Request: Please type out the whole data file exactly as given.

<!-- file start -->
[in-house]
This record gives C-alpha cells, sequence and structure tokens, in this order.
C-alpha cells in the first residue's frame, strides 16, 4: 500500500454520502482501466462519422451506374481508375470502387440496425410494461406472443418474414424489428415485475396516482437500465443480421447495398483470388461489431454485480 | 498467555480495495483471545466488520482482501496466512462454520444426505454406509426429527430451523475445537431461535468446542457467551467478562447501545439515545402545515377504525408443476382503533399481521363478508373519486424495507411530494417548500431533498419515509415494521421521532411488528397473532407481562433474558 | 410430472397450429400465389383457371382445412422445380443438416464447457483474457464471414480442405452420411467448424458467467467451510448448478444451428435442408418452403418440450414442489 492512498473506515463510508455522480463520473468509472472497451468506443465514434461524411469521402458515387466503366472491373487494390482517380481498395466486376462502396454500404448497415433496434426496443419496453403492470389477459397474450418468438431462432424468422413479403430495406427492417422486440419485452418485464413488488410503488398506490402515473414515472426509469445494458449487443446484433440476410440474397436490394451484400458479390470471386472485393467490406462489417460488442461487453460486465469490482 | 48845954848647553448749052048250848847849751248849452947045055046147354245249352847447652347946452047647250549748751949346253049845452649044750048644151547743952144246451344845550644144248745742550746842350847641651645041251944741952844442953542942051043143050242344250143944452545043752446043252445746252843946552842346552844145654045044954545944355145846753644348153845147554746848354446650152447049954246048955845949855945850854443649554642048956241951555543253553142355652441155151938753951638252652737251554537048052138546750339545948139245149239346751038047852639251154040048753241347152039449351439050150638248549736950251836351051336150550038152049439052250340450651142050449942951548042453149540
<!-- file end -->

[in-house]
This record gives C-alpha cells, sequence and structure tokens, in this order.
C-alpha cells in the first residue's frame, strides 16, 4: 500500500454520502482501466462519422451506374481508375470502387440496425410494461406472443418474414424489428415485475396516482437500465443480421447495398483470388461489431454485480 | 498467555480495495483471545466488520482482501496466512462454520444426505454406509426429527430451523475445537431461535468446542457467551467478562447501545439515545402545515377504525408443476382503533399481521363478508373519486424495507411530494417548500431533498419515509415494521421521532411488528397473532407481562433474558 | 410430472397450429400465389383457371382445412422445380443438416464447457483474457464471414480442405452420411467448424458467467467451510448448478444451428435442408418452403418440450414442489 492512498473506515463510508455522480463520473468509472472497451468506443465514434461524411469521402458515387466503366472491373487494390482517380481498395466486376462502396454500404448497415433496434426496443419496453403492470389477459397474450418468438431462432424468422413479403430495406427492417422486440419485452418485464413488488410503488398506490402515473414515472426509469445494458449487443446484433440476410440474397436490394451484400458479390470471386472485393467490406462489417460488442461487453460486465469490482 | 48845954848647553448749052048250848847849751248849452947045055046147354245249352847447652347946452047647250549748751949346253049845452649044750048644151547743952144246451344845550644144248745742550746842350847641651645041251944741952844442953542942051043143050242344250143944452545043752446043252445746252843946552842346552844145654045044954545944355145846753644348153845147554746848354446650152447049954246048955845949855945850854443649554642048956241951555543253553142355652441155151938753951638252652737251554537048052138546750339545948139245149239346751038047852639251154040048753241347152039449351439050150638248549736950251836351051336150550038152049439052250340450651142050449942951548042453149540